President Obama's State of the Union speech will focus on the budget and deficits, the White House said Thursday.
Republicans successfully campaigned on those issues in the midterm election, where they took control of the lower chamber and added to their numbers in the Senate.
And their presence will be felt when the president addresses the joint session of Congress -- it'll be incoming House Speaker John Boehner (R-Ohio) sitting behind Obama during the address, instead of outgoing Speaker Nancy Pelosi (D-Calif.).
Obama will deliver his second formal State of the Union address in late January after the Jan. 19 state visit by Chinese President Hu Jintao, White House press secretary Robert Gibbs said.
Gibbs made the statement on Twitter, where he was taking reader questions Thursday, in response to a question about whether Obama would push the recommendations from his fiscal commission during the State of the Union speech:
Yes - POTUS will use both SOTU & budget 2 talk about priorities & focus on our deficit/debt - team looking thru deficit comm recs 2 @mwfreel
Gibbs said the speech would come in late January:
Look for SOTU to be after visit by President Hu - late January @The_Future
The president stressed his ability to work with the GOP in his Wednesday press conference, where he was touting several legislative victories in the lame-duck session.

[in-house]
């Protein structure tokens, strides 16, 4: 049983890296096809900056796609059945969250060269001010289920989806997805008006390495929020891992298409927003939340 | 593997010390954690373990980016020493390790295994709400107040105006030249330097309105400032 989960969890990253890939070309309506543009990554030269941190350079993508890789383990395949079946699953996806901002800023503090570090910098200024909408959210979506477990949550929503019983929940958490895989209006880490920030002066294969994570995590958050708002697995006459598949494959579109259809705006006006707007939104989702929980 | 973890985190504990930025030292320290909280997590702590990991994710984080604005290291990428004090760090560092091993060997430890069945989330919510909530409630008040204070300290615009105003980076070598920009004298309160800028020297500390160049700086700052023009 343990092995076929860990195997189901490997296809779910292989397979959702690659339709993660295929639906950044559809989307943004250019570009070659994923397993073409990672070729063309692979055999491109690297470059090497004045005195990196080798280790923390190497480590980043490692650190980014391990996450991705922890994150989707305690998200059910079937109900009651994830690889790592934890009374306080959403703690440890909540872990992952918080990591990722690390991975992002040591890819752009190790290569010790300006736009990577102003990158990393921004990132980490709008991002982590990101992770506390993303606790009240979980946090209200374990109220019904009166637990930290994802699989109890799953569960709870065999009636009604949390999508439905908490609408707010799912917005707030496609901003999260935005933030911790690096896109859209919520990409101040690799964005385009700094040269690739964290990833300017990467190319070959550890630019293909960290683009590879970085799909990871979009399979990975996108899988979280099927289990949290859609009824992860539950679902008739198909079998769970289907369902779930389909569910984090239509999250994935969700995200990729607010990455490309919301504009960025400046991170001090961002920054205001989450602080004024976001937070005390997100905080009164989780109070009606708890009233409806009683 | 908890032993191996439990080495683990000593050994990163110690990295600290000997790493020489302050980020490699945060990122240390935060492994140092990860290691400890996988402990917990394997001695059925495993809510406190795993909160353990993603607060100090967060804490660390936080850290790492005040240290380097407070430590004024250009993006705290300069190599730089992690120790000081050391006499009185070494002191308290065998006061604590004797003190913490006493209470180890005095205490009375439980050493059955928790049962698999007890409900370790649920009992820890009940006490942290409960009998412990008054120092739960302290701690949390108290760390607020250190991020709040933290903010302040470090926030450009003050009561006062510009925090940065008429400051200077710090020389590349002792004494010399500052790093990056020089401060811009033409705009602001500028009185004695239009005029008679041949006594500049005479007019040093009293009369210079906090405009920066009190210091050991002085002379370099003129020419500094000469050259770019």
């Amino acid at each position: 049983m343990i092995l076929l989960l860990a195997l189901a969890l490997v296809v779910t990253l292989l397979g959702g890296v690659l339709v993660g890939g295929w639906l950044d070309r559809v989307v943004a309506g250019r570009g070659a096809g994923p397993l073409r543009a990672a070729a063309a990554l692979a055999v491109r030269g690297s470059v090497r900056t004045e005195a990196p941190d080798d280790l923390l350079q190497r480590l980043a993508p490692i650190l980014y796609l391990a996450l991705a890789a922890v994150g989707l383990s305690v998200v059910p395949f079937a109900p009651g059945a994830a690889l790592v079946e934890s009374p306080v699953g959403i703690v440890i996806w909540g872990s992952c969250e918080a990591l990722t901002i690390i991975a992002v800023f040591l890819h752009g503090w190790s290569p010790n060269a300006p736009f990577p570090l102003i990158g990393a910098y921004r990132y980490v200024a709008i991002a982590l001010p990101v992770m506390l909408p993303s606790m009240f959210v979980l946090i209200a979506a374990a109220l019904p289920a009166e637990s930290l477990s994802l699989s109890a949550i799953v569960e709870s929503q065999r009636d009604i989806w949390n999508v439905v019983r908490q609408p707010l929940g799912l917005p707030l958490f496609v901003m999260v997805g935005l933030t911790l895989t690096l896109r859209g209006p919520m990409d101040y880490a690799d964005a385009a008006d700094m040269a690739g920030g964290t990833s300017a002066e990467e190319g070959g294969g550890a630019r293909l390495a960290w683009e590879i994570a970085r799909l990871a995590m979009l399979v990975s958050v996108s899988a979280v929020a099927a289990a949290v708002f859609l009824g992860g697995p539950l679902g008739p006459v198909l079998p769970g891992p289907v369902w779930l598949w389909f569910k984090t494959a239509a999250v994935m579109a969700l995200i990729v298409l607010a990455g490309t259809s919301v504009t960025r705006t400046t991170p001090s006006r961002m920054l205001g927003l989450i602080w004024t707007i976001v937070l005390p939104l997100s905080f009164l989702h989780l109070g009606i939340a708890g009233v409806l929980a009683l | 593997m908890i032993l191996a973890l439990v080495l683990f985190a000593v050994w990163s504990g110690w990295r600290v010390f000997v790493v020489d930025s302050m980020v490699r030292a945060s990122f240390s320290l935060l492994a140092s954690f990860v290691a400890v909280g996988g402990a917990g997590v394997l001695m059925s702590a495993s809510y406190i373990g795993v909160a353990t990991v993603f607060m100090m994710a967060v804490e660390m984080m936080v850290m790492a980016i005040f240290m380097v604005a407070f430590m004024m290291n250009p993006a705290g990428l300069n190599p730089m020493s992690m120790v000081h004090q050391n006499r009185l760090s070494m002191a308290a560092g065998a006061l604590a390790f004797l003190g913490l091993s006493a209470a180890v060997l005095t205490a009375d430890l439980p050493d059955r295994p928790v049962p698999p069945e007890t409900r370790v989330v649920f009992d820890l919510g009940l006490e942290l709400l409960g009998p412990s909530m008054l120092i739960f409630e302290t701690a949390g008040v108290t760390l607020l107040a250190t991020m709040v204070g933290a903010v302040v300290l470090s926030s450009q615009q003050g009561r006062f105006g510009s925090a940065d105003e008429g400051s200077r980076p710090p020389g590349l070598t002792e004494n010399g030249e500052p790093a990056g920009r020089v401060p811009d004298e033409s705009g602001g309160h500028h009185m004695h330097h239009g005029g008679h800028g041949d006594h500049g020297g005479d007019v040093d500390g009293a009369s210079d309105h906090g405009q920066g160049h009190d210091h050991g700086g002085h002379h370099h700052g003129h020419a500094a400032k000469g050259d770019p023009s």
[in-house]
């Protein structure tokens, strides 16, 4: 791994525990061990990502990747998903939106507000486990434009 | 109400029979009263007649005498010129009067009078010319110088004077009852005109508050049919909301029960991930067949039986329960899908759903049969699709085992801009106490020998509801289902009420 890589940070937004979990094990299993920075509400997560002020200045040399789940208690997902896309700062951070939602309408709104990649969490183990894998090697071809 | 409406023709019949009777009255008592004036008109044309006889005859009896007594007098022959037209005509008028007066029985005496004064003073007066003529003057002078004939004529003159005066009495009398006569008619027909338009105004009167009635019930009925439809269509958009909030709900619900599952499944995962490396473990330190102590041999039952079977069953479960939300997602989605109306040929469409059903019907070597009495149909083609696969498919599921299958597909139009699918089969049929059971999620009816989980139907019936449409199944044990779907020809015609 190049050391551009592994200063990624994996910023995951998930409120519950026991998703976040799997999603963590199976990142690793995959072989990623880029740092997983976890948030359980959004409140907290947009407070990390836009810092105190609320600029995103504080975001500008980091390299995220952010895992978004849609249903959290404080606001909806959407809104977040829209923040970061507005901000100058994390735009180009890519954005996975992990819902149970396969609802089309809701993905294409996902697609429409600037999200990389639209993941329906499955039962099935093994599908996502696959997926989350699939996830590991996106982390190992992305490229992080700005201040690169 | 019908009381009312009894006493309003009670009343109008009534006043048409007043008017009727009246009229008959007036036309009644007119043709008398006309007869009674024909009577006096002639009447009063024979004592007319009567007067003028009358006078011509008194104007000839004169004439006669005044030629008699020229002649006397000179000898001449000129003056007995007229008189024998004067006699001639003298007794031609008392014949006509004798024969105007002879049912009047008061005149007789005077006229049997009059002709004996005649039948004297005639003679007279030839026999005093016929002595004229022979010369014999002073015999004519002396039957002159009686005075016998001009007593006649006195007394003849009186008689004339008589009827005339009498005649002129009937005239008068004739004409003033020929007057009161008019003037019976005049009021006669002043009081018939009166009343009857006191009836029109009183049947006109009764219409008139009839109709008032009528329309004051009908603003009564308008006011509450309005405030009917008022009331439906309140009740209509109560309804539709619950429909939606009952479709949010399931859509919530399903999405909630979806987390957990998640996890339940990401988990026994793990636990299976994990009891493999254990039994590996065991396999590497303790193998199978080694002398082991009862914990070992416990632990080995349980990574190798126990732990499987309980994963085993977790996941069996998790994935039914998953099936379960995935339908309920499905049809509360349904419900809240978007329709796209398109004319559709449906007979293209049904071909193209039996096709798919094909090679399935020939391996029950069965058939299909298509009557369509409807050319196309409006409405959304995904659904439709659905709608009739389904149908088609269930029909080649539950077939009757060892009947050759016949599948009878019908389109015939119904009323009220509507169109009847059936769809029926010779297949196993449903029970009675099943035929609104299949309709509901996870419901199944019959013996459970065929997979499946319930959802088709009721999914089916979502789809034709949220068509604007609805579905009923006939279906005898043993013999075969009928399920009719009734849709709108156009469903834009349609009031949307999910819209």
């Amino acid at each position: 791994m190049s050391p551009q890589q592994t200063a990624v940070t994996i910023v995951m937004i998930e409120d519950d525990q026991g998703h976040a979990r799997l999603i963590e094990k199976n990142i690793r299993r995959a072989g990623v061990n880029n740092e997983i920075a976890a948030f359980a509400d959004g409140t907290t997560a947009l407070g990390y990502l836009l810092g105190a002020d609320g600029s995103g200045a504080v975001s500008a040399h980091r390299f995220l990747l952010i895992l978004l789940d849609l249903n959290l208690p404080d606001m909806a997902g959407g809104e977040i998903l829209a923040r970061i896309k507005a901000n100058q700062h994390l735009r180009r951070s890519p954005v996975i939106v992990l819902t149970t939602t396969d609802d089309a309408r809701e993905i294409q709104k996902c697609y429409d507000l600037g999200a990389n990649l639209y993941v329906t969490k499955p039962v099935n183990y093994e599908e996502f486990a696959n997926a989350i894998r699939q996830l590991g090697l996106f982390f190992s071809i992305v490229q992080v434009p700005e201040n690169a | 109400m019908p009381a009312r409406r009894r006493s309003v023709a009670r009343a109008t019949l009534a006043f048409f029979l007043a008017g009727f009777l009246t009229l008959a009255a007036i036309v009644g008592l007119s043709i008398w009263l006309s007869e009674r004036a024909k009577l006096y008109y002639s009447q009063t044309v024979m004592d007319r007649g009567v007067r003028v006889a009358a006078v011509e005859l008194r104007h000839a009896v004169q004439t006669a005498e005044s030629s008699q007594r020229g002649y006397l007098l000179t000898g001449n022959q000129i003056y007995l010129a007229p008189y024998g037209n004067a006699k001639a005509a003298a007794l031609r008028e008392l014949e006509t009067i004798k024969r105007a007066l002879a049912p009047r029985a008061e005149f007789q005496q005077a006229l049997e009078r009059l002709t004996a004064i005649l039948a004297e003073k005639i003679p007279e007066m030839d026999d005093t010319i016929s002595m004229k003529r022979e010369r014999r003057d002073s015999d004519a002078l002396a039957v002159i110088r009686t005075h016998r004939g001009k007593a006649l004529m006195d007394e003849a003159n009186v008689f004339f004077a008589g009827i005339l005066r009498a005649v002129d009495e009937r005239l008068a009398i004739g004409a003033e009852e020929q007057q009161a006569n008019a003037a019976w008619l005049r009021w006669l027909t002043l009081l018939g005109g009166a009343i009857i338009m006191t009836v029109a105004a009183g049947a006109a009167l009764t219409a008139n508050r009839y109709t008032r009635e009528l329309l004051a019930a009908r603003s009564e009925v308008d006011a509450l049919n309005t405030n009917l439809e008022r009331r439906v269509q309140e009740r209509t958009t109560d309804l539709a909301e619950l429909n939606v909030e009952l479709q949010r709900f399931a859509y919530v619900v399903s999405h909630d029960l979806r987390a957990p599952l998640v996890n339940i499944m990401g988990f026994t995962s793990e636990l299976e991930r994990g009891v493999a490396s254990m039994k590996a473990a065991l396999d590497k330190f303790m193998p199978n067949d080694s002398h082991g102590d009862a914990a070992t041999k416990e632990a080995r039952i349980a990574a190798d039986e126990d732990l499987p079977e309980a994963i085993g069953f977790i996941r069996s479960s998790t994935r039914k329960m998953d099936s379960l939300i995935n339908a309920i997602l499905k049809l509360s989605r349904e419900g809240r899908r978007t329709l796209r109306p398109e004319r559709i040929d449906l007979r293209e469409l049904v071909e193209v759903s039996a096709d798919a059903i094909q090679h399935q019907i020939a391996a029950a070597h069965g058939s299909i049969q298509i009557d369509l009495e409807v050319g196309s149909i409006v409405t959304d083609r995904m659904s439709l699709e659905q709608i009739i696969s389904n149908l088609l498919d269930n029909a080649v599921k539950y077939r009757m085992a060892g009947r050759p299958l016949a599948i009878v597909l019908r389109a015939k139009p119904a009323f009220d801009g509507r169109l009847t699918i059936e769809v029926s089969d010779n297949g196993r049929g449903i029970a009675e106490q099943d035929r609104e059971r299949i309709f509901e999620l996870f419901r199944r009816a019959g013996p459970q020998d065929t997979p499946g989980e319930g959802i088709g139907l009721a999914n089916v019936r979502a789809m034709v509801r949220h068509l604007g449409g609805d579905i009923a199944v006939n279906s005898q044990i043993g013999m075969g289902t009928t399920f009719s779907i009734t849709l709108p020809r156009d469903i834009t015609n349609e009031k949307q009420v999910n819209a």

"I think it's safe to say this has been the most productive post-election period we have had in decades," he said. "We are not doomed to endless gridlock."
Obama has expressed interest in pursuing tax reform, a cornerstone of his fiscal commission's recommendations, with Congress next year, an idea in which leaders of both parties have expressed some interest.
The new GOP-controlled House will be hungry to make cuts, too, especially leading up to a debate in early March about government funding and whether to raise the debt ceiling. The continuing resolution to fund the government expires March 4.
As with the tax debate, the budget battle could provide Obama an opportunity to partner with Republicans in Congress and declare a bipartisan victory. Sen. Charles Schumer (D-N.Y.) suggested Thursday morning that the relatively cooperative lame-duck Congress laid the groundwork for more bipartisanship early next year.
Gibbs also said Thursday an education reauthorization bill next year would provide an opportunity for bipartisan cooperation.